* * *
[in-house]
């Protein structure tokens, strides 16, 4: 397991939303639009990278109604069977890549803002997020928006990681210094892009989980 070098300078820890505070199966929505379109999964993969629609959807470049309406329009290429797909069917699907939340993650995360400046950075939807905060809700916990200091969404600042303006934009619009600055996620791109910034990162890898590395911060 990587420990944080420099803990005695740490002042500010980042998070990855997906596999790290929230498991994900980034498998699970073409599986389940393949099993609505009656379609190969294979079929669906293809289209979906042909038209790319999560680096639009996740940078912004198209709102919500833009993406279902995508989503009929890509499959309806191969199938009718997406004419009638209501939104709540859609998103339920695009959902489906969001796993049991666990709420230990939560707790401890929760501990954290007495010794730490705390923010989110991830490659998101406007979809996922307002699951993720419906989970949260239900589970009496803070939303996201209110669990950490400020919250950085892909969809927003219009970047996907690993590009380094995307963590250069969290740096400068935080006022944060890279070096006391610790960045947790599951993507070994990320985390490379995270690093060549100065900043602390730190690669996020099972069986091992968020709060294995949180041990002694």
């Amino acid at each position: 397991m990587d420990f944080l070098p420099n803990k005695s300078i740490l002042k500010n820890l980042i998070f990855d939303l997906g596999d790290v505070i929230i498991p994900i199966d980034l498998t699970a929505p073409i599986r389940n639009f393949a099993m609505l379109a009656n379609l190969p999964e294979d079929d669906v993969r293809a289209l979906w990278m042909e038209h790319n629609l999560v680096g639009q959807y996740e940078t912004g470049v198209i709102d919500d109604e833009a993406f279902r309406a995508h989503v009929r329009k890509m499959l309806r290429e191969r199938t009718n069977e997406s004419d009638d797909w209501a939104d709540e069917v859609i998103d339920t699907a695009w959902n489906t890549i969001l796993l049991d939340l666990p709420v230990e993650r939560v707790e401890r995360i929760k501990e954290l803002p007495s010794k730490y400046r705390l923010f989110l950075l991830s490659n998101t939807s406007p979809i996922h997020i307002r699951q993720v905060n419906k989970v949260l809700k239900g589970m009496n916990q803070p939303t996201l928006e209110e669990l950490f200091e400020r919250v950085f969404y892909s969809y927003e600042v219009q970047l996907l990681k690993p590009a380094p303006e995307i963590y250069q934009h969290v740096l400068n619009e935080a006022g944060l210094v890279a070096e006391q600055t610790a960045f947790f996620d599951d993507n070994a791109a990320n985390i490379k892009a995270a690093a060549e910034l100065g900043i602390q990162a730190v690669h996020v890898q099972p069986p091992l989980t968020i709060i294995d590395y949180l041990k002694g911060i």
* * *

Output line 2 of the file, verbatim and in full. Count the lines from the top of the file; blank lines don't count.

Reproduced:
């Protein structure tokens, strides 16, 4: 397991939303639009990278109604069977890549803002997020928006990681210094892009989980 070098300078820890505070199966929505379109999964993969629609959807470049309406329009290429797909069917699907939340993650995360400046950075939807905060809700916990200091969404600042303006934009619009600055996620791109910034990162890898590395911060 990587420990944080420099803990005695740490002042500010980042998070990855997906596999790290929230498991994900980034498998699970073409599986389940393949099993609505009656379609190969294979079929669906293809289209979906042909038209790319999560680096639009996740940078912004198209709102919500833009993406279902995508989503009929890509499959309806191969199938009718997406004419009638209501939104709540859609998103339920695009959902489906969001796993049991666990709420230990939560707790401890929760501990954290007495010794730490705390923010989110991830490659998101406007979809996922307002699951993720419906989970949260239900589970009496803070939303996201209110669990950490400020919250950085892909969809927003219009970047996907690993590009380094995307963590250069969290740096400068935080006022944060890279070096006391610790960045947790599951993507070994990320985390490379995270690093060549100065900043602390730190690669996020099972069986091992968020709060294995949180041990002694």